Microsoft’s Surface Laptop SE Teardown Shows How to DIY Repair

Microsoft Surface Laptop SE

Screenshot: Microsoft Surface/YouTube

When Microsoft launched its first Surface devices 10 years ago, comparisons were quickly made to Apple products, not only for their minimalist aesthetics, but also because they couldn’t be repaired at home. For years, these machines were so hard to crack that trying to do so was just as dangerous as playing Operation blindfolded.

We knew that thanks to the third-party repair facility, we didn’t even have to bother with swapping or replacing parts I attach it, which methodically breaks products down into their component parts and gives them a repairability rating. Microsoft scored 1’s and 0’s for several years before finally listening to delighted customers and adding an easy-to-access SSD door to the Surface Laptop 3 (which may void the warranty), the surprising changes were welcomed.

Now thank you pressure from shareholders, Microsoft is taking another step to help users with DIY repairs on Surface products. The official Surface YouTube account today shared a teardown video of the Surface Laptop SE, a $250 budget laptop designed for elementary school students.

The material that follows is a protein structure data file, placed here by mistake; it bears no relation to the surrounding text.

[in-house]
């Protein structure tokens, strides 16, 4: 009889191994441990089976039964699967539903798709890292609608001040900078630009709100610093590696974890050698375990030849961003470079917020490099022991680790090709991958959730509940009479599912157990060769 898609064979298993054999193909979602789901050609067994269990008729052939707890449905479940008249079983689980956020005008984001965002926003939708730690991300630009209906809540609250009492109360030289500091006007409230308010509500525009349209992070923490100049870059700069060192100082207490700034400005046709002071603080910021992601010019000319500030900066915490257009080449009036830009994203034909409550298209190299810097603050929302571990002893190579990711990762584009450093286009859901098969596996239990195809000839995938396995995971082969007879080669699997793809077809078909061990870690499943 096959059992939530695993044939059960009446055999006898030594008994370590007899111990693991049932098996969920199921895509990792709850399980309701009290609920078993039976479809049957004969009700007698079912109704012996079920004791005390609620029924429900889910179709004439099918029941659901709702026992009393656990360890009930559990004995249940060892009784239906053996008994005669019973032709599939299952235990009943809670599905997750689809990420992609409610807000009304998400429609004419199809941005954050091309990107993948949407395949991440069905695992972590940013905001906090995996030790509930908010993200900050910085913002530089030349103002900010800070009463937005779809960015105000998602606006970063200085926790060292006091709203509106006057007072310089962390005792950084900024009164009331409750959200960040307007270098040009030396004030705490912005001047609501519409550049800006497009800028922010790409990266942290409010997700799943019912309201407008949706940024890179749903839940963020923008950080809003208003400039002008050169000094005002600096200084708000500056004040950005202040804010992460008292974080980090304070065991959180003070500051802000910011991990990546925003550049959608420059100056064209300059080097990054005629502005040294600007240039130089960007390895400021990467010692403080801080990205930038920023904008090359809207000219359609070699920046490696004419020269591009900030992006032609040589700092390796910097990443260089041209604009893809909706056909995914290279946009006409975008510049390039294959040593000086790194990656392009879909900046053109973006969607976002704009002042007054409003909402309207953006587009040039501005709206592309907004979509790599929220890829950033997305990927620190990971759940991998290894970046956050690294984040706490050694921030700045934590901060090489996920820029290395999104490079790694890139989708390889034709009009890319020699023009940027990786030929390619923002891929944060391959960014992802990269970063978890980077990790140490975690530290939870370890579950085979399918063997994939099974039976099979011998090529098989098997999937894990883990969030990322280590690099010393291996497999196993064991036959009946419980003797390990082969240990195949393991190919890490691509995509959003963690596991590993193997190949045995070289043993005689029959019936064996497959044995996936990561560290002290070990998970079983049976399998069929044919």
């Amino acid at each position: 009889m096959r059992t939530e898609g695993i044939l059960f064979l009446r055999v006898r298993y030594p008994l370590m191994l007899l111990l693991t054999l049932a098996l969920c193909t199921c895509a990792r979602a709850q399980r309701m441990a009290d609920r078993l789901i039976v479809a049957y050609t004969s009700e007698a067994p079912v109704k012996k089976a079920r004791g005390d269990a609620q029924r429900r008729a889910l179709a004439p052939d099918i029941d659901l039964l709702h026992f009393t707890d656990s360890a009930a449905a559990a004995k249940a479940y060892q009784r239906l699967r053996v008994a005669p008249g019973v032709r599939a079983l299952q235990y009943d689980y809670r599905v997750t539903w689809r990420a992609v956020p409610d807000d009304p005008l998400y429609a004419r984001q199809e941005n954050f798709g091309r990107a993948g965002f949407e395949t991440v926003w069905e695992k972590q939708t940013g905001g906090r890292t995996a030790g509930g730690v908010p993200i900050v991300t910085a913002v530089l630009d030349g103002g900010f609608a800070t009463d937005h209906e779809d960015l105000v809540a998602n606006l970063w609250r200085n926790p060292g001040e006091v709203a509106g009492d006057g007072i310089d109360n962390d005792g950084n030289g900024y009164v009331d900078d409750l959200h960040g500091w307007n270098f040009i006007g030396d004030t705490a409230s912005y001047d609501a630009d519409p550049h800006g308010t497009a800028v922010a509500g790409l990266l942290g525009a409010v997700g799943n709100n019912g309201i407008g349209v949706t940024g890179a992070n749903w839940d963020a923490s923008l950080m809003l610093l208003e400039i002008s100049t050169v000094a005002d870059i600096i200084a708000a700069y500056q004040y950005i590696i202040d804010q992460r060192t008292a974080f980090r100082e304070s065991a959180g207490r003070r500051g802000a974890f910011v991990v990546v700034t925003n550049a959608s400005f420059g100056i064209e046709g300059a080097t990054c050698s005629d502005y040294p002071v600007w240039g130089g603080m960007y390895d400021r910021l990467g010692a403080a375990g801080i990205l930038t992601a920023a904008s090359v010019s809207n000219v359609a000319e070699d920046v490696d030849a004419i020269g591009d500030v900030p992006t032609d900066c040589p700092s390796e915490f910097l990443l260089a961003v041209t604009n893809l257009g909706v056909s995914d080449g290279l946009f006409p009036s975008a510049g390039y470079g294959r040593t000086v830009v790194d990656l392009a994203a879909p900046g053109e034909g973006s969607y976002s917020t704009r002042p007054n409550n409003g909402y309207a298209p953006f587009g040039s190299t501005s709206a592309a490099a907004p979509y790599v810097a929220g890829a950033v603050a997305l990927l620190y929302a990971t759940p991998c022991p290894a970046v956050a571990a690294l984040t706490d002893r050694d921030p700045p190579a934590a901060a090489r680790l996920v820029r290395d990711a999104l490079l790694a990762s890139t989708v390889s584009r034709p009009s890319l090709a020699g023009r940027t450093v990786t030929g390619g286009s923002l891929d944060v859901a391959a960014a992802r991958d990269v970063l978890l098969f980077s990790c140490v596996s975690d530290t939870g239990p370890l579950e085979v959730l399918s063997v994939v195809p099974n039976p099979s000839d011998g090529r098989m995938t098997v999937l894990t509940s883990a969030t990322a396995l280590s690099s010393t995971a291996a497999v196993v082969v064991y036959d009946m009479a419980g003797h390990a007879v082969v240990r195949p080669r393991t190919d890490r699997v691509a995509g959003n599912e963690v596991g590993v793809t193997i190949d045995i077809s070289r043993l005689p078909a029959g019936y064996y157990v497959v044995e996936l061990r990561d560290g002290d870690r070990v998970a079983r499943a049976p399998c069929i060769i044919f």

The 8-minute clip shows how easy it is to access the internals of the Surface SE using simple tools like a T6 Torx screwdriver and tweezers. In the end, every major component that may need servicing is safely removed from the chassis.

Microsoft likely chose the Surface Laptop SE because it was specifically designed for schools where devices can be thrown around, covered in liquids, or filled with photos, videos, and/or boring online homework. The cost of repairing multiple laptops (or replacing the storage drive) after the warranty expires is a financial burden that schools can avoid by asking the tech lab teacher to do those repairs instead. Or when they’re old enough, by giving students a modern (and more useful) version of the animal section.

Microsoft Surface Laptop SE

Screenshot: Microsoft Surface/YouTube

Microsoft is still unwilling to commit to making these repairs under warranty; The company recommends that you “seek professional help for device repairs and exercise caution when attempting repairs yourself.” It’s a friendlier way of saying that the company isn’t responsible if you break something in the process, and it’ll likely void your warranty.

Still, efforts to make repairs easier for end users stand in contrast to Apple’s war on them Right to have the movement repaired, the pressure of which eventually forced the company to let customers do their own iPhone and Mac repairs.

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